If you think your marriage is in trouble, you need to tackle the issue head on. Ignoring problems can make matters worse. Your health can suffer and you may put your future financial situation in jeopardy by not addressing the issues that are leading to a vast rift between you and your partner. Try counseling, try listening, and most of all, try communicating with your spouse.
If you decide to divorce, while the path is often not easy, it can be the wisest choice and lead you to a better place.
So what should you look for as you examine your marriage? Some signs that your marriage is in serious trouble include the following:
Lack of intimacy. Without the closeness that intimacy brings, your marriage is likely to result in termination.
Affairs. If either or both spouses are constantly involved with others, the marriage is in trouble.
Constant fighting. Are you or your spouse constantly hot under the collar? If you are raging over small issues, or if you find yourself shouting or dealing with constant criticism and harsh words that undermine you, your relationship is in trouble.
Physical abuse. If you or your spouse let your rage erupt into physical abuse, your marriage is in trouble. No one should be treated this way, nor should anyone tolerate such abusive behavior.
Utah Child Custody Law
If you are a parent wishing to file for child custody in the state of Utah, you should familiarize yourself with the state’s child custody laws first. In a child custody case, the court’s job is to decide what is in the best interest of the child. Although there is no clear-cut way to know what the court will ultimately determine, certain factors usually have an influence.
Listed below are five things courts typically consider when determining child custody:
Finances. If one parent lacks the financial ability to provide the child with basic needs and services, then than that parent is less likely to be awarded custody.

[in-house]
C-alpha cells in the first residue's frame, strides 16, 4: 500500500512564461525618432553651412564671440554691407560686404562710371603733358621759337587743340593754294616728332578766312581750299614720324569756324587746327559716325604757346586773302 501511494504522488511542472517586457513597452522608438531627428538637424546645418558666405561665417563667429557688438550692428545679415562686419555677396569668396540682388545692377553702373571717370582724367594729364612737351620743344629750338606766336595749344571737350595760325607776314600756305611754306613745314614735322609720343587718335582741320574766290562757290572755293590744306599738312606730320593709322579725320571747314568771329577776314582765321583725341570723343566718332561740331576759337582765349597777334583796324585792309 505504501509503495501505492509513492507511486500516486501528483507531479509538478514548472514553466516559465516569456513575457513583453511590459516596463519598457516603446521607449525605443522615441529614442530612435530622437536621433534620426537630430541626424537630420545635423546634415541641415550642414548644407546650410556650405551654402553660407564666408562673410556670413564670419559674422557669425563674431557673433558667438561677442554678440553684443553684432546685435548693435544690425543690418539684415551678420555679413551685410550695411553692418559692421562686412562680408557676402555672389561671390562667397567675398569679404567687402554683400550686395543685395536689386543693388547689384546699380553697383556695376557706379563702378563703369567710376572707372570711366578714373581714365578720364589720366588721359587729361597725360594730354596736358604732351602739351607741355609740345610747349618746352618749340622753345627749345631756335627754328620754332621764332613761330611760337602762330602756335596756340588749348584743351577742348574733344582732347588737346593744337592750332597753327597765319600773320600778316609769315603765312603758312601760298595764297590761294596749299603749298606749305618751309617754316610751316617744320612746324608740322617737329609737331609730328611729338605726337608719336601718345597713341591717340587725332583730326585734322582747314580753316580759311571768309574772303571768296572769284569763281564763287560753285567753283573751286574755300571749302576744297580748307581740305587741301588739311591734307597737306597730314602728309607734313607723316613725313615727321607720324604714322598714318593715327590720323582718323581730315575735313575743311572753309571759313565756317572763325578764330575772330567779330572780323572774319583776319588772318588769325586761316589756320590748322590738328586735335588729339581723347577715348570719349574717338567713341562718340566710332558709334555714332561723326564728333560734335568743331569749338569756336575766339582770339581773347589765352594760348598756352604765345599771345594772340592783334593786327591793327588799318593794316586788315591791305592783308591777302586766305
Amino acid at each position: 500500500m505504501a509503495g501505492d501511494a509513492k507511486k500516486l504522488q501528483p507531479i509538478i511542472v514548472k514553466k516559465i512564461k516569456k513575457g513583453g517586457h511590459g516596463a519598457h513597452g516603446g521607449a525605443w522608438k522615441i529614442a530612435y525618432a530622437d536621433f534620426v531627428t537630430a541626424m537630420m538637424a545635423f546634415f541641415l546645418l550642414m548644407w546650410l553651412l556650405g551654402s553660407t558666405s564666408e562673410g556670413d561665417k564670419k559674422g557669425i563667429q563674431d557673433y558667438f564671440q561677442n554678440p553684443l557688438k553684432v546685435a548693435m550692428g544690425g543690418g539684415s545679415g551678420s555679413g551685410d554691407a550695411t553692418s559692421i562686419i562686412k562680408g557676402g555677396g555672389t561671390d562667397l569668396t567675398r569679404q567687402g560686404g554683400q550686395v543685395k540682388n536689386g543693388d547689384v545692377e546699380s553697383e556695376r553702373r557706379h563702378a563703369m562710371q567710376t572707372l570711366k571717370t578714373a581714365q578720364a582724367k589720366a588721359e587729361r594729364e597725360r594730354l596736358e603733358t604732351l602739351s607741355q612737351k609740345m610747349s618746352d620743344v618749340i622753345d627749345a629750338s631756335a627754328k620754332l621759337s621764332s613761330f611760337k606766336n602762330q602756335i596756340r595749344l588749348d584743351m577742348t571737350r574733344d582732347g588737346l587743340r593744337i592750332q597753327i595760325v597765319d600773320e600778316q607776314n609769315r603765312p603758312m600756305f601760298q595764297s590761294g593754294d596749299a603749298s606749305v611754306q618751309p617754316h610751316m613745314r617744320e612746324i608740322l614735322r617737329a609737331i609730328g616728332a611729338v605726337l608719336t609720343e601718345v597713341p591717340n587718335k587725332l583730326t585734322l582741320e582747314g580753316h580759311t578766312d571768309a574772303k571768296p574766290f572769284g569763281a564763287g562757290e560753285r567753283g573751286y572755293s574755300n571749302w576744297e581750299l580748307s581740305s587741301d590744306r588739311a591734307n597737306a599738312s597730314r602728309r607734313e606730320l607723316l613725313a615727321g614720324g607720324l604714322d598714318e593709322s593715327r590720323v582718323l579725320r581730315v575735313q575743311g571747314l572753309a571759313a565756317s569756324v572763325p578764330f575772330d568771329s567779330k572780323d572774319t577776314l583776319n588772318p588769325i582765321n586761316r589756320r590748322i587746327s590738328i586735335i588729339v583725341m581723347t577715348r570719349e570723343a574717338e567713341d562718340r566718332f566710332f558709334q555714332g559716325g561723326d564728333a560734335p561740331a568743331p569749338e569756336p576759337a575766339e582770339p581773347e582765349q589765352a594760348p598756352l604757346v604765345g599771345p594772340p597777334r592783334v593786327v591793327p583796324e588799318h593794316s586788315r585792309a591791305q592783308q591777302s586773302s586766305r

Home environment. Children need a safe and loving environment to grow up in. The court will certainly consider which parent can provide the best home environment for the child.
Alcohol or substance abuse. If one parent has a history of alcohol or drug abuse that is still an issue, it can affect the court’s decision.
Availability. Courts generally favor the parent who has time to spend with their children to provide for their needs. If one parent works all the time, or for some reason has limited availability, a court will generally award custody to the other parent.
Mental or physical health. If any mental health condition or disability severely affects a parent’s ability to care for a child, this will play a role in the court’s decision.
Most people understand the need to protect separate financial assets with a prenuptial agreement prior to marriage. But what about after wedding bells ring?
A postnuptial agreement safeguards financial security — and sometimes the harmony of a marriage.
Prenuptial agreements are reviewed and executed prior to a wedding. After the marriage, postnuptial agreements come into play. Both are types of marital agreements. Some reasons to consider a postnuptial agreement include the following:
Change of mind: After marriage, creating a postnuptial agreement to memorialize financial or other agreements can return stability to a relationship.
Change of career: For a working partner, the decision to stay at home and care for children permanently affects earning ability, pension and retirement. Few women or men return to the job market after 10 years able to obtain the same job or wage they previously enjoyed. A postnuptial agreement protects the financial stability of the caregiver in the event of divorce.
Change of fortune: The receipt of an inheritance, sale of a business or other change in fortune is reason to consider a postnuptial agreement.
Free Consultation with a Divorce Lawyer
If you have a question about divorce law or if you need to start or defend against a divorce case in Utah call Ascent Law at (801) 676-5506. We will fight for you.
8833 S. Redwood Road, Suite C
West Jordan, Utah
84088 United States
Telephone: (801) 676-5506
Employers and Harassment Claims